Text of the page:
Bullaces are ancient trees, but nowadays are little known and rarely seen. They produce small round wild plums which resemble damsons in many respects, the fruit colour varying from a purple damson colour to a pale yellow, or even green when completely ripe. The fruit is in clusters, almost like tight bunches of grapes, and although they are sometimes used for culinary use they are perfectly sweet enough to eat straight off the tree when ripe, when they simply fall off when touched! They are very hardy and can be grown throughout the whole of the UK. Confusion reigns as to the origins of the different types of wild bullace, Black, White and Shepherd's. They were well known to Tudor gardeners and the origin of the name points to very old origins. Bullace fruit fell out of culinary favour many years ago as they are not as large or attractive as damsons. They do fruit later, however, and are also a favourite of birds and for wildlife in a hedge. Like damsons, though, they are tough as old boots, long-lived and fruit reliably every year.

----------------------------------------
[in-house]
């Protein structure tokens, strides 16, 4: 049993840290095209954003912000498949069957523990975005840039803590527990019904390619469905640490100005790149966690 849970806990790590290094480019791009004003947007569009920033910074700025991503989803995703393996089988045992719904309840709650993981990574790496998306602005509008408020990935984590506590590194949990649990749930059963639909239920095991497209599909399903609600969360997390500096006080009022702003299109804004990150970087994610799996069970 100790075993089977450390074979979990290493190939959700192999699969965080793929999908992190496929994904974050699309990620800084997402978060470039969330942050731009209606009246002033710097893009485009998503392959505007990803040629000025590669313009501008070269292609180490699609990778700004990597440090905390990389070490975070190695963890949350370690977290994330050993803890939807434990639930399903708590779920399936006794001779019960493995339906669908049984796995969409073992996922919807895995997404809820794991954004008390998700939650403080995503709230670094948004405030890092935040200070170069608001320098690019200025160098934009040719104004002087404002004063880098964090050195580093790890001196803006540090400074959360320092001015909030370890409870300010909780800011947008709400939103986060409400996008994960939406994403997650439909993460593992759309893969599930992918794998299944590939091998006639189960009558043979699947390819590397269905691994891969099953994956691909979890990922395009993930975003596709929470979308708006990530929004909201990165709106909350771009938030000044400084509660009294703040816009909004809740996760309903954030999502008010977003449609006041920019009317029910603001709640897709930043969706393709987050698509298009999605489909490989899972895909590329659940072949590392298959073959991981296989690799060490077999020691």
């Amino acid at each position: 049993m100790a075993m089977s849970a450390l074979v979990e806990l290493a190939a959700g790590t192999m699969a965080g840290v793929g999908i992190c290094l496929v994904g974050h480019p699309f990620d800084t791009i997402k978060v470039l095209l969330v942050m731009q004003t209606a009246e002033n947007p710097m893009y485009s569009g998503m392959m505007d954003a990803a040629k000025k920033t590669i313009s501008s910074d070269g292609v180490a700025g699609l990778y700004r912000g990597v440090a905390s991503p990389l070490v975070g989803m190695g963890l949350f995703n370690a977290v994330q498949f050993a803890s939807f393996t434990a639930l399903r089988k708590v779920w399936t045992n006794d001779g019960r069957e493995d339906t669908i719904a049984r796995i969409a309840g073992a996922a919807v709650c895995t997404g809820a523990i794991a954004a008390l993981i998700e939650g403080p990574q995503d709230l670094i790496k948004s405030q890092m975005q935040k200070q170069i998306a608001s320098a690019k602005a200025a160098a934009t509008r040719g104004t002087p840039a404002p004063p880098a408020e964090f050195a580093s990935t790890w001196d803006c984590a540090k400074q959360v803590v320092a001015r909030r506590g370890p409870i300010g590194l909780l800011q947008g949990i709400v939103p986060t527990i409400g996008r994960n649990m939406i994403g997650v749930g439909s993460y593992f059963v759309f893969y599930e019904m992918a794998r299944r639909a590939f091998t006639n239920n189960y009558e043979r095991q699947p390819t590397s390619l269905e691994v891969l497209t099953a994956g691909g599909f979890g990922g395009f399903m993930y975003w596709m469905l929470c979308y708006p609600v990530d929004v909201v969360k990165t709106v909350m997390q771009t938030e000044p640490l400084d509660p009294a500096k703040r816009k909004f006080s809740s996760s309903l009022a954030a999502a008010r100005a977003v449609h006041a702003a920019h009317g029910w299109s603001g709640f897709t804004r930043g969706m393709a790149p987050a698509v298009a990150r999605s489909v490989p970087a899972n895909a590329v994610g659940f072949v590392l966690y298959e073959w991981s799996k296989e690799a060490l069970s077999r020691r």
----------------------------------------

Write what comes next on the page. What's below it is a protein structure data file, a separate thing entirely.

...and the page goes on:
For best results, sow seeds as soon as you receive them in a cool place onto a good soil-based compost. Cover the seeds with fine grit or compost to approximately their own depth. These seeds can be very slow indeed to germinate, and sometimes they wait for spring before emerging whenever they are sown. Do not use any artificial heat in an attempt to germinate them as it may simply disrupt their germination mechanism. Please be very patient, and do not discard the seed pan, no matter how long it takes for germination to occur.
Common name:Prunus insititia
Packet Content:3 large (Approx)